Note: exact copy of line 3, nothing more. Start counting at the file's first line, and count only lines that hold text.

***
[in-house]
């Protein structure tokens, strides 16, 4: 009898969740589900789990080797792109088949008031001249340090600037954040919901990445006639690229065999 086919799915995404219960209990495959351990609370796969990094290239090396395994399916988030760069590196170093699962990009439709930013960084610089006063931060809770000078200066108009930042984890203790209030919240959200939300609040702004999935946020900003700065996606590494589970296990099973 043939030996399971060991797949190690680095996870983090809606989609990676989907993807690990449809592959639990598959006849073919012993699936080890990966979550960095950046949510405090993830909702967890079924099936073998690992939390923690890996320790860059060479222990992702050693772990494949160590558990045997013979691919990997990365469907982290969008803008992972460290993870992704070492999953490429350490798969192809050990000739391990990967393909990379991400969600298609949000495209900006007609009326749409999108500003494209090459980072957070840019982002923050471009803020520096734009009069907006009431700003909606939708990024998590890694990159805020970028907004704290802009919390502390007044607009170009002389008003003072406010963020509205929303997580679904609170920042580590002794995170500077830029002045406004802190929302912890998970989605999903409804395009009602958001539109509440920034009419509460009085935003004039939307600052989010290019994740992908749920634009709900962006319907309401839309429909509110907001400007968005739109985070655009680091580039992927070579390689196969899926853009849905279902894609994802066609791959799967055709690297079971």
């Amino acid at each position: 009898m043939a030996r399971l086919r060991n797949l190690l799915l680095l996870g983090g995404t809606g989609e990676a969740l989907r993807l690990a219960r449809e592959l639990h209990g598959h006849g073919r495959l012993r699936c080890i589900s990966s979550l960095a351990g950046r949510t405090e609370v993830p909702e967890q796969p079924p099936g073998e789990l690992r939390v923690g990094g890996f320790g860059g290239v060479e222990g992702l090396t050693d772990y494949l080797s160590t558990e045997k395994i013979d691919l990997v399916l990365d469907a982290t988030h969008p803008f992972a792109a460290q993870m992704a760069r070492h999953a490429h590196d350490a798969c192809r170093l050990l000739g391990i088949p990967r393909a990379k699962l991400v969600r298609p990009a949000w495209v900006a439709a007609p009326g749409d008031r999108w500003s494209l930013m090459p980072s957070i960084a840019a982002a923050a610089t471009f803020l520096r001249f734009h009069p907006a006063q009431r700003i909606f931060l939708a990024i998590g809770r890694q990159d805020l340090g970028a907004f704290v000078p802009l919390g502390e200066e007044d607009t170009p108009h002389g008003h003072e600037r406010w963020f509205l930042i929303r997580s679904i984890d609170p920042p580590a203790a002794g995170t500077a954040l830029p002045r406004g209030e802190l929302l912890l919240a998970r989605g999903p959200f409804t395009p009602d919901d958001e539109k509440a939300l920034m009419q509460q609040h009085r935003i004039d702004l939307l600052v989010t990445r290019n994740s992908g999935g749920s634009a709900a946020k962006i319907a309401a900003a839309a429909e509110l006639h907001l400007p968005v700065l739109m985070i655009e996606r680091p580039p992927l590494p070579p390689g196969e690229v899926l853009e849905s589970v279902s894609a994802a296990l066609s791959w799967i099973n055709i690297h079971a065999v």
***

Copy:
């Amino acid at each position: 009898m043939a030996r399971l086919r060991n797949l190690l799915l680095l996870g983090g995404t809606g989609e990676a969740l989907r993807l690990a219960r449809e592959l639990h209990g598959h006849g073919r495959l012993r699936c080890i589900s990966s979550l960095a351990g950046r949510t405090e609370v993830p909702e967890q796969p079924p099936g073998e789990l690992r939390v923690g990094g890996f320790g860059g290239v060479e222990g992702l090396t050693d772990y494949l080797s160590t558990e045997k395994i013979d691919l990997v399916l990365d469907a982290t988030h969008p803008f992972a792109a460290q993870m992704a760069r070492h999953a490429h590196d350490a798969c192809r170093l050990l000739g391990i088949p990967r393909a990379k699962l991400v969600r298609p990009a949000w495209v900006a439709a007609p009326g749409d008031r999108w500003s494209l930013m090459p980072s957070i960084a840019a982002a923050a610089t471009f803020l520096r001249f734009h009069p907006a006063q009431r700003i909606f931060l939708a990024i998590g809770r890694q990159d805020l340090g970028a907004f704290v000078p802009l919390g502390e200066e007044d607009t170009p108009h002389g008003h003072e600037r406010w963020f509205l930042i929303r997580s679904i984890d609170p920042p580590a203790a002794g995170t500077a954040l830029p002045r406004g209030e802190l929302l912890l919240a998970r989605g999903p959200f409804t395009p009602d919901d958001e539109k509440a939300l920034m009419q509460q609040h009085r935003i004039d702004l939307l600052v989010t990445r290019n994740s992908g999935g749920s634009a709900a946020k962006i319907a309401a900003a839309a429909e509110l006639h907001l400007p968005v700065l739109m985070i655009e996606r680091p580039p992927l590494p070579p390689g196969e690229v899926l853009e849905s589970v279902s894609a994802a296990l066609s791959w799967i099973n055709i690297h079971a065999v």